The “Third Man”
I have experienced it myself. It happened in fall 2011 during my failed summit attempt on the 7,246-meter-high Putha Hiunchuli in western Nepal, somewhere above 7,000 meters. My teammates were out of reach, I was fighting my way up alone, physically and mentally at the limit. “Please!,” I suddenly heard Pemba Nuru, one of our two Climbing Sherpas, say behind me. “Please what?,” I asked and turned around. But nobody was there. Strange. Scientists call the phenomenon the “Third Man”. Descriptions of such hallucinations abound in expedition reports from the highest mountains in the world. Psychiatrists of the Medical University of Innsbruck and emergency physicians of the private research center “Eurac Research” in Bolzano have now examined about 80 such descriptions from alpine literature and discovered, according to their own information, a new disease: the “isolated high-altitude psychosis”.
Seven out of eight
So far, high altitude physicians have assumed that organic causes are responsible when altitude climbers suddenly see and hear people or perceive odors that are actually not there. The researchers from Austria and South Tyrol, however, found out that “there is a group of symptoms which are purely psychotic, that is, they are related to altitude but not to a high-altitude cerebral edema or other organic factors such as dehydration, infections or organic diseases”, explains Hermann Brugger, head of the Institute for Alpine Emergency Medicine in Bolzano. Brugger had found in an earlier study that seven out of eight world-class climbers who reached altitudes above 8,500 meters without bottled oxygen had hallucinatory experiences.
The good news of the new study: The pure psychoses in high altitude are only temporary and do not leave any consequential damage. The bad news: On the mountain, they can endanger the climbers. Thus the Slovene Iztok Tomazin, one of the authors of the study, describes a hallucination he himself had during a summit attempt on the eight-thousander Dhaulagiri in December 1987. Several (fancy) mountain guides had advised him to jump down the East Face telling him that in few seconds he would be on a flat, safe place 2,000 meters lower and this would solve all his problems. “I almost jumped and this would have meant death with a 100% chance,” writes Tomazin. But then he reflected and made a test: He jumped only two meters deep to a small ledge. The pain he suffered opened his eyes, that maybe it would not be such a good idea to jump down the whole wall.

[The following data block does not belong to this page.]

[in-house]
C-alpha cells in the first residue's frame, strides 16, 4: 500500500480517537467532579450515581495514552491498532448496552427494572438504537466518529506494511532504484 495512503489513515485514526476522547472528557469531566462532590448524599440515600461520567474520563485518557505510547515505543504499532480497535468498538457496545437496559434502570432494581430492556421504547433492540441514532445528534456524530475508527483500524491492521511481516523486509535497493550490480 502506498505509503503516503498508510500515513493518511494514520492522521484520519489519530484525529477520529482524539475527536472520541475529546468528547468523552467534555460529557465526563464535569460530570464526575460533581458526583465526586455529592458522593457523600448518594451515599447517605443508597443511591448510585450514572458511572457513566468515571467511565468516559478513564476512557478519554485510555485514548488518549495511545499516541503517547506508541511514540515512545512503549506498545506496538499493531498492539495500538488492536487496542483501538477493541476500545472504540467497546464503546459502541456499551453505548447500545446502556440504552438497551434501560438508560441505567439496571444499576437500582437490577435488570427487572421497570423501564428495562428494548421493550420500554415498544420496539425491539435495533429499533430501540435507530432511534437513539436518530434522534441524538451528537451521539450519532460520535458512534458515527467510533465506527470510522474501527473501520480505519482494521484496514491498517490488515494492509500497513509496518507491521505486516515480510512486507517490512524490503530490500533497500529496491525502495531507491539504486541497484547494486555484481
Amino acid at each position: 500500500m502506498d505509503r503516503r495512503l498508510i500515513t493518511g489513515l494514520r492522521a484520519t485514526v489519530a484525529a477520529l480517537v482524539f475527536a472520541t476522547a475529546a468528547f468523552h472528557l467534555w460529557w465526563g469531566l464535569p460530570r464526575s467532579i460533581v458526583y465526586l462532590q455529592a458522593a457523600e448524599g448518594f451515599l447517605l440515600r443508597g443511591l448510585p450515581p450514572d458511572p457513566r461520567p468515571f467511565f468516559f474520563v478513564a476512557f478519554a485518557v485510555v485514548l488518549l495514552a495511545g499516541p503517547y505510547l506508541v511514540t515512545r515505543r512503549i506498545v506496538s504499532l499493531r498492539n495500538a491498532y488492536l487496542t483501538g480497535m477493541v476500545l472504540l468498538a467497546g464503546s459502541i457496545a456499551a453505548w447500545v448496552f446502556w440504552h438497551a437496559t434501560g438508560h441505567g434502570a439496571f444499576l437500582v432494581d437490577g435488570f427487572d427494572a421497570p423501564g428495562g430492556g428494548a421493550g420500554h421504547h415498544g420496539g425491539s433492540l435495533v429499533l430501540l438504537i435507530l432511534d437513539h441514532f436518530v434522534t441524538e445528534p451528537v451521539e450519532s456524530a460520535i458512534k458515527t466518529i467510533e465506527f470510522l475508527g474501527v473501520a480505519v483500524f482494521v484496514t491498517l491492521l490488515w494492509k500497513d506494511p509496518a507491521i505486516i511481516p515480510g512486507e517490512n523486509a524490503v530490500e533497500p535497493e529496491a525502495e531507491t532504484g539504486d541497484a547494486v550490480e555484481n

Further research in Nepal
“There are probably unreported cases of accidents and deaths due to psychosis,” says emergency physician Brugger, adding that therefore it is important to inform extreme climbers about the possibility that hallucinations can occur. In addition, they should be given strategies on how to deal with the “Third Man” without being endangered, says Katharina Hüfner, psychiatrist at the Medical University of Innsbruck. Next spring, the scientists want to continue their research along with Nepalese doctors in the Himalayas. Among other things, they want to find out how often these psychoses occur at high altitude. “The highest mountains in the world are incredibly beautiful,” says Hermann Burger. “We just did not know that they can drive us mad.”
Date16. December 2017 | 17:12
TagsDhaulagiri, Eurac Research, Hermann Brugger, high altitude cerebral edema, Iztok Tomazin, Katharina Hüfner, Medical University of Innsbruck, psychosis